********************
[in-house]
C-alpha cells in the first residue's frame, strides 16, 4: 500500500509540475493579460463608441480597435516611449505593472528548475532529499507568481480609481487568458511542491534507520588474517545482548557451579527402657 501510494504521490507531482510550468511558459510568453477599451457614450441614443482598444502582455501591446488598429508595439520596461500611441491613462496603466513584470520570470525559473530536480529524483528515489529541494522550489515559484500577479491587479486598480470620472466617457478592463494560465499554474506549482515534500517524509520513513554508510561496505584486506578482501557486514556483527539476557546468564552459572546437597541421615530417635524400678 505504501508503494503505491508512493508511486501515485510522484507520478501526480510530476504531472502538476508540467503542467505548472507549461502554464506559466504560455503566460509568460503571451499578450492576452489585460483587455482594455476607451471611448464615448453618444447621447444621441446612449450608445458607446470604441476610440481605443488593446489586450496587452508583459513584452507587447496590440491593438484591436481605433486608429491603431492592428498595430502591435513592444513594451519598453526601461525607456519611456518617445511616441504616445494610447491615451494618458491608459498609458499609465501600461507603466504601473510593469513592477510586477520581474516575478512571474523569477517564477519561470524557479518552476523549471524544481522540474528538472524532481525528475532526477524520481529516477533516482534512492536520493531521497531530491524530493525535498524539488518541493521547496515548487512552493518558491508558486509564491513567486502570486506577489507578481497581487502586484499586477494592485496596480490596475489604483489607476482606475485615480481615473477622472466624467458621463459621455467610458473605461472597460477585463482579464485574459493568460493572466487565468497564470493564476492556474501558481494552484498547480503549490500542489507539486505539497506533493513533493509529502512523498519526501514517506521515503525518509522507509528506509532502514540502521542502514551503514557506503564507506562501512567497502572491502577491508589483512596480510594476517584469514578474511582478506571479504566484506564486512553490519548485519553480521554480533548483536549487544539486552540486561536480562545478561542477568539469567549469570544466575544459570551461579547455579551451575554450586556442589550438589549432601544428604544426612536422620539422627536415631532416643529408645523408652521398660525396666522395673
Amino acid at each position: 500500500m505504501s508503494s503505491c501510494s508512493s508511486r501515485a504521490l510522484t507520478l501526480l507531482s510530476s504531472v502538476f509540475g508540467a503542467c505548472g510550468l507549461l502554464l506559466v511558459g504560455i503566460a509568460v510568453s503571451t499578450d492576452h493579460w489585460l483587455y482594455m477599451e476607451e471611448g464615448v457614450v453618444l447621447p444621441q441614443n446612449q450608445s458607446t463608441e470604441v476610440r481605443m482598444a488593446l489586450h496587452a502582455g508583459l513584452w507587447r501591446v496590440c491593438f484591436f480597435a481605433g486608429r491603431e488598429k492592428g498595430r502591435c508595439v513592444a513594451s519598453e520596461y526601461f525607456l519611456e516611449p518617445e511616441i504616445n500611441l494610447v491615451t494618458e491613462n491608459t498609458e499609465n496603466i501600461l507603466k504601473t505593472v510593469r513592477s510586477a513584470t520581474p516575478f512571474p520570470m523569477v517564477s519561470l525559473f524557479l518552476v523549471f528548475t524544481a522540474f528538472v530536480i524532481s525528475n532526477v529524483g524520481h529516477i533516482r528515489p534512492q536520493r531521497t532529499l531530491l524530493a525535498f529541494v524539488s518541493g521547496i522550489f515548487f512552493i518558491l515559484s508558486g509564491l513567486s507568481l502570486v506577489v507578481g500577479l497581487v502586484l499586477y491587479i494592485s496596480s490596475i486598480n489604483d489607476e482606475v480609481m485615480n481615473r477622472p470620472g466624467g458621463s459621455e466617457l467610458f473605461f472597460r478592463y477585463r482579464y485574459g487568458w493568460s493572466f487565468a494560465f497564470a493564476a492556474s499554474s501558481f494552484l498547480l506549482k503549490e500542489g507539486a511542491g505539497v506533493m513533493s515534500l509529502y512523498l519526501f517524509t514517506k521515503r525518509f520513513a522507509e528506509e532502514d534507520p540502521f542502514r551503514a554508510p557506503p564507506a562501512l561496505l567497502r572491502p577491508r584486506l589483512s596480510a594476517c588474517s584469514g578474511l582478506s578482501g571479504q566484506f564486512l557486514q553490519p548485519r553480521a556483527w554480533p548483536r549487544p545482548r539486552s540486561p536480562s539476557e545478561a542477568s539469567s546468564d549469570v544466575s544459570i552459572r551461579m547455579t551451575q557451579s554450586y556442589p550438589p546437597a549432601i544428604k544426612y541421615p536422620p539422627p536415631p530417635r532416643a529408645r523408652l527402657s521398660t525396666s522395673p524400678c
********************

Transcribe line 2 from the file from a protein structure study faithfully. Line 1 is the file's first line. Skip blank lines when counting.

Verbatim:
C-alpha cells in the first residue's frame, strides 16, 4: 500500500509540475493579460463608441480597435516611449505593472528548475532529499507568481480609481487568458511542491534507520588474517545482548557451579527402657 501510494504521490507531482510550468511558459510568453477599451457614450441614443482598444502582455501591446488598429508595439520596461500611441491613462496603466513584470520570470525559473530536480529524483528515489529541494522550489515559484500577479491587479486598480470620472466617457478592463494560465499554474506549482515534500517524509520513513554508510561496505584486506578482501557486514556483527539476557546468564552459572546437597541421615530417635524400678 505504501508503494503505491508512493508511486501515485510522484507520478501526480510530476504531472502538476508540467503542467505548472507549461502554464506559466504560455503566460509568460503571451499578450492576452489585460483587455482594455476607451471611448464615448453618444447621447444621441446612449450608445458607446470604441476610440481605443488593446489586450496587452508583459513584452507587447496590440491593438484591436481605433486608429491603431492592428498595430502591435513592444513594451519598453526601461525607456519611456518617445511616441504616445494610447491615451494618458491608459498609458499609465501600461507603466504601473510593469513592477510586477520581474516575478512571474523569477517564477519561470524557479518552476523549471524544481522540474528538472524532481525528475532526477524520481529516477533516482534512492536520493531521497531530491524530493525535498524539488518541493521547496515548487512552493518558491508558486509564491513567486502570486506577489507578481497581487502586484499586477494592485496596480490596475489604483489607476482606475485615480481615473477622472466624467458621463459621455467610458473605461472597460477585463482579464485574459493568460493572466487565468497564470493564476492556474501558481494552484498547480503549490500542489507539486505539497506533493513533493509529502512523498519526501514517506521515503525518509522507509528506509532502514540502521542502514551503514557506503564507506562501512567497502572491502577491508589483512596480510594476517584469514578474511582478506571479504566484506564486512553490519548485519553480521554480533548483536549487544539486552540486561536480562545478561542477568539469567549469570544466575544459570551461579547455579551451575554450586556442589550438589549432601544428604544426612536422620539422627536415631532416643529408645523408652521398660525396666522395673